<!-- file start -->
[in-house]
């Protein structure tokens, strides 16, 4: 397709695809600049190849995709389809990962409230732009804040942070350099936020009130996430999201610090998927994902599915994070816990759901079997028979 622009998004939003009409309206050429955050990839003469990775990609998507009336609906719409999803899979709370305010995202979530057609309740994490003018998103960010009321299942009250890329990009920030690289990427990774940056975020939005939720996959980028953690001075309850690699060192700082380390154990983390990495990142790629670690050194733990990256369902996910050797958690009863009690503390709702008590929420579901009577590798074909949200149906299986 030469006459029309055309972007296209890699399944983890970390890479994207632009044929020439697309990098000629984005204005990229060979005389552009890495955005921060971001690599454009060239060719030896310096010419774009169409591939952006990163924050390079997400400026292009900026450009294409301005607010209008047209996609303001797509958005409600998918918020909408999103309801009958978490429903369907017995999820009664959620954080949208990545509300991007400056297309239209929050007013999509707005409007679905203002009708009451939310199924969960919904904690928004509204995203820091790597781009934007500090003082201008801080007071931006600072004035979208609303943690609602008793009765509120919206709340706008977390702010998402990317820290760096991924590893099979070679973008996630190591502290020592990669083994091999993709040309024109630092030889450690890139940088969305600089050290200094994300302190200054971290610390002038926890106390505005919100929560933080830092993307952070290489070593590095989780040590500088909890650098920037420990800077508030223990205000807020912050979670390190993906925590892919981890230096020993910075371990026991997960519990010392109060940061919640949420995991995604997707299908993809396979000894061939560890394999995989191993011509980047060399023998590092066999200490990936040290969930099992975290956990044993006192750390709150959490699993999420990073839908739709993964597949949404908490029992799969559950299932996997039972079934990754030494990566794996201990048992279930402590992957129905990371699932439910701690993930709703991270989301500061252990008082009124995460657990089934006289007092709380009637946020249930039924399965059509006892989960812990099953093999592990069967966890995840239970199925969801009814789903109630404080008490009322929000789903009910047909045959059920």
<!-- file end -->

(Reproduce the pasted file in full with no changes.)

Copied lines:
[in-house]
């Protein structure tokens, strides 16, 4: 397709695809600049190849995709389809990962409230732009804040942070350099936020009130996430999201610090998927994902599915994070816990759901079997028979 622009998004939003009409309206050429955050990839003469990775990609998507009336609906719409999803899979709370305010995202979530057609309740994490003018998103960010009321299942009250890329990009920030690289990427990774940056975020939005939720996959980028953690001075309850690699060192700082380390154990983390990495990142790629670690050194733990990256369902996910050797958690009863009690503390709702008590929420579901009577590798074909949200149906299986 030469006459029309055309972007296209890699399944983890970390890479994207632009044929020439697309990098000629984005204005990229060979005389552009890495955005921060971001690599454009060239060719030896310096010419774009169409591939952006990163924050390079997400400026292009900026450009294409301005607010209008047209996609303001797509958005409600998918918020909408999103309801009958978490429903369907017995999820009664959620954080949208990545509300991007400056297309239209929050007013999509707005409007679905203002009708009451939310199924969960919904904690928004509204995203820091790597781009934007500090003082201008801080007071931006600072004035979208609303943690609602008793009765509120919206709340706008977390702010998402990317820290760096991924590893099979070679973008996630190591502290020592990669083994091999993709040309024109630092030889450690890139940088969305600089050290200094994300302190200054971290610390002038926890106390505005919100929560933080830092993307952070290489070593590095989780040590500088909890650098920037420990800077508030223990205000807020912050979670390190993906925590892919981890230096020993910075371990026991997960519990010392109060940061919640949420995991995604997707299908993809396979000894061939560890394999995989191993011509980047060399023998590092066999200490990936040290969930099992975290956990044993006192750390709150959490699993999420990073839908739709993964597949949404908490029992799969559950299932996997039972079934990754030494990566794996201990048992279930402590992957129905990371699932439910701690993930709703991270989301500061252990008082009124995460657990089934006289007092709380009637946020249930039924399965059509006892989960812990099953093999592990069967966890995840239970199925969801009814789903109630404080008490009322929000789903009910047909045959059920």